The change comes after the state — one of those hardest-hit by the virus — has seen thousands of deaths in nursing homes and long-term care facilities.

According to the revised rules issued Friday by the New York State Department of Health, visitors will be allowed if a nursing home or adult-care facility hasn't had any coronavirus cases for 28 days.

AILSA CHANG, HOST:

President Trump has commuted the prison sentence of his longtime friend Roger Stone. Stone, just to remind everyone, is the Republican operative who was convicted of lying to Congress about his efforts to contact WikiLeaks during Russia's interference in the 2016 election. He was due to report to federal prison next week to begin a three-year term. NPR justice correspondent Ryan Lucas has been following this case and is with us now.

Hey, Ryan.

RYAN LUCAS, BYLINE: Hi there.

Georgia's governor and the mayor of the state's capital and largest city are at odds over COVID-19 restrictions, with Atlanta Mayor Keisha Lance Bottoms announcing a return to tough measures to control a spike in coronavirus infections and Gov. Brian Kemp insisting that her order is "non-binding and legally unenforceable."

Bottoms, a Democrat, announced Friday that she was bringing Atlanta back to Phase 1 reopening — the most restrictive post-lockdown measures that require all residents to stay home except for essential trips.

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NPR Updates: Protests For Racial Justice

Three Los Angeles police officers are facing charges of falsifying records and obstruction of justice over allegations that they wrongly identified people as gang members, the Los Angeles District Attorney's Office announced on Friday.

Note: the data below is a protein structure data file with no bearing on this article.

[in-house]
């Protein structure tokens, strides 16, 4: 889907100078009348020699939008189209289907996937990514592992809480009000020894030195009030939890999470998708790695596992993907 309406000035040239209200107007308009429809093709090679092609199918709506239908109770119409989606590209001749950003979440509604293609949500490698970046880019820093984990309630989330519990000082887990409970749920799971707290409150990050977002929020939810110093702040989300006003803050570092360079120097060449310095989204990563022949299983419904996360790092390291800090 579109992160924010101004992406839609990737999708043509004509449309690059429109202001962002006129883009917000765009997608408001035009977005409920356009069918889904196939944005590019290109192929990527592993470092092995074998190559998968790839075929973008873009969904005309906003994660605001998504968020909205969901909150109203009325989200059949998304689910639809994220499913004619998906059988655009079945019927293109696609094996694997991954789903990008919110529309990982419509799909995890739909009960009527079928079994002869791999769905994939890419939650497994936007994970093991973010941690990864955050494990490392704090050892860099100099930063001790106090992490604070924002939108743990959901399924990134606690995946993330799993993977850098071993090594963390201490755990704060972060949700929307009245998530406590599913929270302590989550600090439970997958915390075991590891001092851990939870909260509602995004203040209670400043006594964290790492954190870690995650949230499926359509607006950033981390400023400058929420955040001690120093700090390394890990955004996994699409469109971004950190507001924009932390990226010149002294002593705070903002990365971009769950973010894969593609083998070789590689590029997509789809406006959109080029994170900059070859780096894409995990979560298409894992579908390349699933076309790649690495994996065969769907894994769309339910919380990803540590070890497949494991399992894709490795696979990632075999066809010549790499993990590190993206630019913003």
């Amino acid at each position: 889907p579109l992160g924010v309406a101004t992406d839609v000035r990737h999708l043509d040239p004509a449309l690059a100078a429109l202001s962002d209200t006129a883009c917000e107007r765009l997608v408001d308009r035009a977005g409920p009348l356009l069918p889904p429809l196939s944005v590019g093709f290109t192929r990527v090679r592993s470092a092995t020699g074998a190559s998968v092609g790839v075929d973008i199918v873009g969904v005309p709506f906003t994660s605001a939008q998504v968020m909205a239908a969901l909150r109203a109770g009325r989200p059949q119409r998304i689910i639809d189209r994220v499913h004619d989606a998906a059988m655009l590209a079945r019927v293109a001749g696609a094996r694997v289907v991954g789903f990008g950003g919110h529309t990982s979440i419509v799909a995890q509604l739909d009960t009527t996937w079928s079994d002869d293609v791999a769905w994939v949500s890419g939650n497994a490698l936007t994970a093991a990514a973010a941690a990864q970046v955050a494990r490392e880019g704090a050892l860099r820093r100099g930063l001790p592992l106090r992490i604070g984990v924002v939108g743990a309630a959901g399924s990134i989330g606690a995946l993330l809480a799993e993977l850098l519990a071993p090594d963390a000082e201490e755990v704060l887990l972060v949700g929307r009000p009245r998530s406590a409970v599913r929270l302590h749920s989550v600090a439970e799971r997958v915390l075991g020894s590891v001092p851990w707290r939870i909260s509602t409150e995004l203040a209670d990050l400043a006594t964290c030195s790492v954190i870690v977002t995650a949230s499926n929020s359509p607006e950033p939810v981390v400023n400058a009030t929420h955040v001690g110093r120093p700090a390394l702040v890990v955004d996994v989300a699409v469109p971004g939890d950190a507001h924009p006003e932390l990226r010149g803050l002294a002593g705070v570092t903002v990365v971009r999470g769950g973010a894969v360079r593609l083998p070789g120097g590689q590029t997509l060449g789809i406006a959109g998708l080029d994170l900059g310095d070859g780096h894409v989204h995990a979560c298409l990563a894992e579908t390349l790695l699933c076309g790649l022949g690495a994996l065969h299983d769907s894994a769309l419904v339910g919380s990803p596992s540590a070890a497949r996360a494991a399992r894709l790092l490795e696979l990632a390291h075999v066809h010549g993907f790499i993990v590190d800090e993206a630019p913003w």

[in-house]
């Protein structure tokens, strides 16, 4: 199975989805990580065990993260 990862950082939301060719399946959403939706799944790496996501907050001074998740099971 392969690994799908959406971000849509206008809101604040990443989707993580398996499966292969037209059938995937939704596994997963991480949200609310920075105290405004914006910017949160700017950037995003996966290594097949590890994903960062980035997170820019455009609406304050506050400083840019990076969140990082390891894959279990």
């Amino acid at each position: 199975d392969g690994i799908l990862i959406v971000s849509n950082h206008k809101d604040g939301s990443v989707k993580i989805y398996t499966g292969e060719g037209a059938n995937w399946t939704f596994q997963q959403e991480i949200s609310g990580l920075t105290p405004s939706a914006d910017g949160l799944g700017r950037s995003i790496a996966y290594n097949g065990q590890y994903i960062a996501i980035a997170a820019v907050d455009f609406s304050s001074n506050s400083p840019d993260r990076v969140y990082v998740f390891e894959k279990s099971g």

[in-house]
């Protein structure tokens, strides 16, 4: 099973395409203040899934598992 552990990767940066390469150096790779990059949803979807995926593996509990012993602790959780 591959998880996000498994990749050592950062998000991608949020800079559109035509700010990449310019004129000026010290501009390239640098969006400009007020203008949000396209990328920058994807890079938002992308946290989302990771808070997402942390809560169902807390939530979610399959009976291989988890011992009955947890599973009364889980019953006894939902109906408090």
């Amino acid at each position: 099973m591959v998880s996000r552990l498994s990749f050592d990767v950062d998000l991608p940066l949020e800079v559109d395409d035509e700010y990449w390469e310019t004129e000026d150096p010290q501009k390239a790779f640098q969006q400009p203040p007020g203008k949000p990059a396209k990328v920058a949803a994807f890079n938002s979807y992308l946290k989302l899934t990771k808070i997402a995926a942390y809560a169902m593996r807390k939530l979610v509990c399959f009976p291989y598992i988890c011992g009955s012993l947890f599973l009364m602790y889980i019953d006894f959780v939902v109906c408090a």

Across the country, students of color have been demanding change from their schools. At one Denver school, the push for a more inclusive and diverse curriculum came last year, from a group of African American high school students at Dr. Martin Luther King Jr. Early College.

No Reading, No Peace: The Power Of Black Stories Out Loud

18 hours ago

When I was a kid, my brother, sister, and I came to the dinner table prepared to do three things: Bless the food, eat, and share a story. We grew up in a family where the oral tradition was woven into the strands of our everyday lives. Mom was an English teacher. Dad, a grass-roots civil rights organizer who worked in public policy, was a gifted, charismatic storyteller. He didn't hold back when it came to sharing narratives about the dignity of Black people and the struggles we faced and transcended.

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Coronavirus Live Updates

After months of prohibiting in-person visits to relatives in nursing homes amid COVID-19 fears, New York says it will begin easing those restrictions for facilities that are certified as virus-free.

The change comes after the state — one of those hardest-hit by the virus — has seen thousands of deaths in nursing homes and long-term care facilities.

According to the revised rules issued Friday by the New York State Department of Health, visitors will be allowed if a nursing home or adult-care facility hasn't had any coronavirus cases for 28 days.

Georgia's governor and the mayor of the state's capital and largest city are at odds over COVID-19 restrictions, with Atlanta Mayor Keisha Lance Bottoms announcing a return to tough measures to control a spike in coronavirus infections and Gov. Brian Kemp insisting that her order is "non-binding and legally unenforceable."

Bottoms, a Democrat, announced Friday that she was bringing Atlanta back to Phase 1 reopening — the most restrictive post-lockdown measures that require all residents to stay home except for essential trips.

Mississippi's governor has imposed mandatory use of face masks and limited nonessential gatherings in 13 counties, including those that cover the state's most populous cities, as COVID-19 cases have surged in recent days, causing record hospitalizations.